9. Bonnie and Clyde: Crowther was eventually let go from the Times, yes, but the phrasing Time Out Boston use – “Crowther eventually lost his job over the review” – is very misleading, as it implies that Crowther wrote the one bad review and eventually lost his job over it. Instead, Crowther wrote several bad reviews, and also attacked the film in reviews of other films. A single bad review is unlikely to kill any film critic’s career. What seemed to have done it in this case was that he consistently attacked the film, which showed two things – one, that he was letting things affect his work unduly, and two (and more importantly) he was increasingly out of touch with current cinema and the public’s appetite. And that’s what likely did for him.

 
Johanna writes:  

That’s some very useful background. Thanks for filling out the stories.

 
David Oakes writes:  

“I don’t know why this is running at Time Out Boston’s website”

My only experience with “The Moon is Blue” is an episode of “M*A*S*H” where Hawkeye insists they the unit screen the movie because it was “Banned in Boston”, and he wants to see something naughty. Needless to say, he is quite disappointed. Maj. Winchester, being from Beantown, at one point adminishes him that “what is banned in Boston may not be all that interesting anywhere else”, or words to that effect.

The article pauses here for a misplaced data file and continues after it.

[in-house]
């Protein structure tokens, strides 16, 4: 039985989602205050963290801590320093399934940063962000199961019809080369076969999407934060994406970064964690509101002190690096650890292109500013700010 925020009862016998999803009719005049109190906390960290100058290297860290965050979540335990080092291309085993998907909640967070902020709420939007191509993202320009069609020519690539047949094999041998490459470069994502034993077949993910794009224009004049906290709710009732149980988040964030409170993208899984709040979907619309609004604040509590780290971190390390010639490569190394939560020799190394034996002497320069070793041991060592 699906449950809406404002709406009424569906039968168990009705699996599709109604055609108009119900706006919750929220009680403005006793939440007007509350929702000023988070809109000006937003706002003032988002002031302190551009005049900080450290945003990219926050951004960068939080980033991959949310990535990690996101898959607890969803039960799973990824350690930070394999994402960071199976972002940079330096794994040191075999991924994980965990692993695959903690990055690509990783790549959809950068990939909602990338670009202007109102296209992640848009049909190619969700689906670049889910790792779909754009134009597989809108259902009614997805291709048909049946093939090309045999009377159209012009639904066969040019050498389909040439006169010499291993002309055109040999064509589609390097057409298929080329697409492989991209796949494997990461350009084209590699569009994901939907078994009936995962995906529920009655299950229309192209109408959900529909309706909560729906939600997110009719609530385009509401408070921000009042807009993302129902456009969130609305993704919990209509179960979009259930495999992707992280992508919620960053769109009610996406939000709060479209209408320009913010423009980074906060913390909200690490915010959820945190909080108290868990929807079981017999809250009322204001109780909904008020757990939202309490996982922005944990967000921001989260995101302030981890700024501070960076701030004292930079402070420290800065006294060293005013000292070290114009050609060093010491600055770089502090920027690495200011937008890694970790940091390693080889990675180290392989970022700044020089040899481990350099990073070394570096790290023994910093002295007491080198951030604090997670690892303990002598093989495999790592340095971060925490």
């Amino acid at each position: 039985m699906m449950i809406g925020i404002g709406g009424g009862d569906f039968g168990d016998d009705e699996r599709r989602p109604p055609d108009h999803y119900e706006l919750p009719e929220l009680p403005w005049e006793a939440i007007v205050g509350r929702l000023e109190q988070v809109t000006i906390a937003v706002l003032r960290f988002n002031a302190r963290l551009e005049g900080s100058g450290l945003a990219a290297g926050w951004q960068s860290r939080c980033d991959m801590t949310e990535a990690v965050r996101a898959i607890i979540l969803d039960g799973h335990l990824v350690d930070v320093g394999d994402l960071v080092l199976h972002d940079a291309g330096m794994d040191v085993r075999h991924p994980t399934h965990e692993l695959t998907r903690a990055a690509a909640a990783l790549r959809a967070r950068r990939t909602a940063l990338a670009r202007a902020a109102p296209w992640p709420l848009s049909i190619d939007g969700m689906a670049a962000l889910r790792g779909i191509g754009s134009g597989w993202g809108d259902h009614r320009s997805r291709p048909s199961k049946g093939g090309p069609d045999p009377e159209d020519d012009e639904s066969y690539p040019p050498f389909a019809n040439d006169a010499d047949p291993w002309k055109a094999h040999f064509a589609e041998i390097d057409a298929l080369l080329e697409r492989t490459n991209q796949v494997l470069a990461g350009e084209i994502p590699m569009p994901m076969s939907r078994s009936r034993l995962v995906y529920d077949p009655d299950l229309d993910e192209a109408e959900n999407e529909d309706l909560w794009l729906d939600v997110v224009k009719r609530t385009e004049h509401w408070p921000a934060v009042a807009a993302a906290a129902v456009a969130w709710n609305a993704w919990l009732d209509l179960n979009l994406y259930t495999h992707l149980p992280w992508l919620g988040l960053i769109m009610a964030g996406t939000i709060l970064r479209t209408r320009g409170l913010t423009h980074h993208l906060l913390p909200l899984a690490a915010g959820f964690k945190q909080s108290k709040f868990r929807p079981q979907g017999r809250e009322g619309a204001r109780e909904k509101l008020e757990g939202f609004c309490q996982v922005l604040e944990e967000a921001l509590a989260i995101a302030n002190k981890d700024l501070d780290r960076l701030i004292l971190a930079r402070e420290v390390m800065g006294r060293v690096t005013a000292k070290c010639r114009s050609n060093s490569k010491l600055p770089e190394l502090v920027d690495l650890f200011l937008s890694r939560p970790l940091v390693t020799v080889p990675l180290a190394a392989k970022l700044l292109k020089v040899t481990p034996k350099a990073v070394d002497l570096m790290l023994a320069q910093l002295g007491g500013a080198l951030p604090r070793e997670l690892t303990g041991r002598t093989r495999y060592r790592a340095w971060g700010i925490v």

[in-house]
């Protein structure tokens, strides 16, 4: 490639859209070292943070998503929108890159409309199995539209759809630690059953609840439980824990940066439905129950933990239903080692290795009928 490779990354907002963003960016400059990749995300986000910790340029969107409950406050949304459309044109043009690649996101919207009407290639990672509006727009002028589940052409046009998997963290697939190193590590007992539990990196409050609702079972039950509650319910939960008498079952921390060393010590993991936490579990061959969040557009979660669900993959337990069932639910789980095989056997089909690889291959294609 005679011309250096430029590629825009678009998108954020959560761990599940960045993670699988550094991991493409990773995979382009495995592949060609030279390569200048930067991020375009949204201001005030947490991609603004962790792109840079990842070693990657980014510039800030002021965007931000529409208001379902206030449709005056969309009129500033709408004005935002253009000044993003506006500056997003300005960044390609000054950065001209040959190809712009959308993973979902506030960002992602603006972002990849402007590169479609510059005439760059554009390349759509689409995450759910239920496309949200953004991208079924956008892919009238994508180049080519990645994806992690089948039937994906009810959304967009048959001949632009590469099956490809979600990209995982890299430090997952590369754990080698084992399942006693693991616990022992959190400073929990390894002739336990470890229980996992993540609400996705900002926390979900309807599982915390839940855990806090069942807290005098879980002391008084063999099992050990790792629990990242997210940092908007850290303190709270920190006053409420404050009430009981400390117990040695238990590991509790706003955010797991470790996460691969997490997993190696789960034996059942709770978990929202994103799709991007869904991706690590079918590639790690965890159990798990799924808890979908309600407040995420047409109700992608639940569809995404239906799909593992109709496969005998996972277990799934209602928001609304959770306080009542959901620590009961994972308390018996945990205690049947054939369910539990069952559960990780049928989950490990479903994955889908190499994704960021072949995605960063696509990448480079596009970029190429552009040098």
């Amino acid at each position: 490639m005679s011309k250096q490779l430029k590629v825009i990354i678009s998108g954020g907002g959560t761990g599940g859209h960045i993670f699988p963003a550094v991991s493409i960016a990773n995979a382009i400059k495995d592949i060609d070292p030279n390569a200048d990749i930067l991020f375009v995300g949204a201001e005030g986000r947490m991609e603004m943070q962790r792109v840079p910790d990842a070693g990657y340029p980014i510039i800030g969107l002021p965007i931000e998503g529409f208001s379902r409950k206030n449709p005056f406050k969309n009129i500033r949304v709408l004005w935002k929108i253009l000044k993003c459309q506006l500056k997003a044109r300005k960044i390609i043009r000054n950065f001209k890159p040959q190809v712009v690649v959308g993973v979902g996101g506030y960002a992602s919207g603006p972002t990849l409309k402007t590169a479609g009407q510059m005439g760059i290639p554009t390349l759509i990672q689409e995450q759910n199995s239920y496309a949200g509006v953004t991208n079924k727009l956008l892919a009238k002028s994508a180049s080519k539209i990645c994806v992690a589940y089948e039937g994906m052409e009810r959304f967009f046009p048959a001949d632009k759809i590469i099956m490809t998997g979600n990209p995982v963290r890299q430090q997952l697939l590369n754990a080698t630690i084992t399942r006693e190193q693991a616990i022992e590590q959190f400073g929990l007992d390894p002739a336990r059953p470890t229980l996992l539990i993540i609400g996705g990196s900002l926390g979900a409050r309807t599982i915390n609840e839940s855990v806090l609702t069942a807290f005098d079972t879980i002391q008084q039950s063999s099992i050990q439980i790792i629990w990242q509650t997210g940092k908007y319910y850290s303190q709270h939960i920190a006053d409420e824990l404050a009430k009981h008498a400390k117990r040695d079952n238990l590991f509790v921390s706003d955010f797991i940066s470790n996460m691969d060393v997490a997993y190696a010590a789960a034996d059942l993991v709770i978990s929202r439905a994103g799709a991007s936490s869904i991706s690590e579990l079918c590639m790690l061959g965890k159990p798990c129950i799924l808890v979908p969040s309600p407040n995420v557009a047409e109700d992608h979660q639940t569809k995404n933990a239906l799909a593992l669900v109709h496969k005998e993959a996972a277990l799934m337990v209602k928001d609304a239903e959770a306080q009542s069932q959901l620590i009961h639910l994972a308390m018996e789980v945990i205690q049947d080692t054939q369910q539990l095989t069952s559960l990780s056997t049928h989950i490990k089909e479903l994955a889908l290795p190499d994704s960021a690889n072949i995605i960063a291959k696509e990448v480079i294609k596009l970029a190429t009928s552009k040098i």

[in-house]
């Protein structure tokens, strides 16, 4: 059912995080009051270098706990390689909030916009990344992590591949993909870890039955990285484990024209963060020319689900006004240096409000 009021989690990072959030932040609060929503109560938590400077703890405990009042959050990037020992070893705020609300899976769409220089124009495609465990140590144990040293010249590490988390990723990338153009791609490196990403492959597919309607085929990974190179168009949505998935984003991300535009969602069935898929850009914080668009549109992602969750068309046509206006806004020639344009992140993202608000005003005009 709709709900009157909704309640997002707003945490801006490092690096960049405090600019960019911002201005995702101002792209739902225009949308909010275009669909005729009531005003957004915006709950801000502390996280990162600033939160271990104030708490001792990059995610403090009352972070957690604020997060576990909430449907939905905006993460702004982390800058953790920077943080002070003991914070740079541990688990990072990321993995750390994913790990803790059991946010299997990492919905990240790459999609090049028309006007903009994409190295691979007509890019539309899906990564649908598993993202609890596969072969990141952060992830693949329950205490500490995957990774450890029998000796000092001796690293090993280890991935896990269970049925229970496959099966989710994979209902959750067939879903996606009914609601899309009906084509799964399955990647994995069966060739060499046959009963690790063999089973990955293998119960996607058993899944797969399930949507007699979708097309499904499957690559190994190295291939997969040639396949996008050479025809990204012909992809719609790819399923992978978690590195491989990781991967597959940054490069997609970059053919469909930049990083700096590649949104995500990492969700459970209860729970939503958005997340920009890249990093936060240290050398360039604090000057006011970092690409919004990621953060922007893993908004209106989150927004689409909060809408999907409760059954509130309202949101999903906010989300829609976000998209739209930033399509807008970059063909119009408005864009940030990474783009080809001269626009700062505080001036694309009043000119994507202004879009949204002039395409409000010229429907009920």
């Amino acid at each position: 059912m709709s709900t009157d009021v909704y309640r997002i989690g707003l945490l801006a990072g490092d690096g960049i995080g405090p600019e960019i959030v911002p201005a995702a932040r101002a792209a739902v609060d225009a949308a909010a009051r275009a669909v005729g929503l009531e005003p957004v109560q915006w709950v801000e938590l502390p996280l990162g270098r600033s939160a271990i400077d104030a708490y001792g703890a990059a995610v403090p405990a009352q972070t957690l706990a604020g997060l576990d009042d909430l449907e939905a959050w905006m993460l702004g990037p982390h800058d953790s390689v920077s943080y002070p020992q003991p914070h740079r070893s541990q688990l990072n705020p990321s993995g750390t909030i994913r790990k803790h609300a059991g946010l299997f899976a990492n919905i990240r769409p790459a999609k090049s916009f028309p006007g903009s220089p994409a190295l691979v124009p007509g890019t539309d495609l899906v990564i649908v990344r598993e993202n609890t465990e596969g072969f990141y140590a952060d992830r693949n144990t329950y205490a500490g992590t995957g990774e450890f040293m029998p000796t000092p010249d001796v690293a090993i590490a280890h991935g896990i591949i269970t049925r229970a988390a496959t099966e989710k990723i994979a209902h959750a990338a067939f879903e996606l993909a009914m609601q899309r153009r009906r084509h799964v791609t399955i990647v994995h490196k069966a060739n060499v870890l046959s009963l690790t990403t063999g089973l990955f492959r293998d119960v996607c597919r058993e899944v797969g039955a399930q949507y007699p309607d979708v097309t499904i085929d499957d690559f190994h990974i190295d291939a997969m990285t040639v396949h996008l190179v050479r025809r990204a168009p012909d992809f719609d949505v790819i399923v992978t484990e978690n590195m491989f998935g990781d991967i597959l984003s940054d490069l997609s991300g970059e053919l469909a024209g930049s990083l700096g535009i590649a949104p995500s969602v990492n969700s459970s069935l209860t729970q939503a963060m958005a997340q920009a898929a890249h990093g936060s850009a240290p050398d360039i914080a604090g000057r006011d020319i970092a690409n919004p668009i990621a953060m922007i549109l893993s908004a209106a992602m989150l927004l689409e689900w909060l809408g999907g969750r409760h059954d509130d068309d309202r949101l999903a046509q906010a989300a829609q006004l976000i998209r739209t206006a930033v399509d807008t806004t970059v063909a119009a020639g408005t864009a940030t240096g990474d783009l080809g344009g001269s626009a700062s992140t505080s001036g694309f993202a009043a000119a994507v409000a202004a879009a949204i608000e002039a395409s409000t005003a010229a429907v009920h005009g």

Johanna writes:  

ha! Nice quote, thanks. Good reminder of some of Boston’s history.

 
Barney writes:  

Lena Nyman who starred in I Am Curious Yellow just died.
http://www.nytimes.com/2011/02/05/movies/05nyman.html

 
JRB writes:  

“I admit, the sex-based examples are more interesting to me because I’ve always been fascinated by how mixed-up the U.S. is when it comes to that area of popular culture. I learned a lot about movie history from this list; I wish it was a book, so it could go into more detail about the films, their production, and the backlash.”

I found Jon Lewis’ Hollywood V. Hard Core: How the Struggle Over Censorship Created the Modern Film Industry to be quite informative; it covers in detail the progression from the Hayes Code through the modern ratings system to the creation of the NC-17 rating, the failure of both the X and the NC-17 to make a permanent space for explicit mainstream films, and how these things affected producers and theaters as well as content. Along the way it discusses many of the films listed in the linked article. It’s an academic book (but quite readable) and therefore rather expensive, so it’s best obtained through interlibrary loan.

 
Johanna writes:  

Oh, thank you! I’ll look for that.

 
Grant writes:  

I’m glad I have a bootleg copy of Song Of The South (copied off Japanese Laser Disc) While I agree with the criticisms leveled against it, I still think it should be released on home video. I enjoy it on a film history level as well as for the milestone in animation that it is.

 
Johanna writes:  

I would like to see that movie again myself, now that I’m much more aware of such considerations.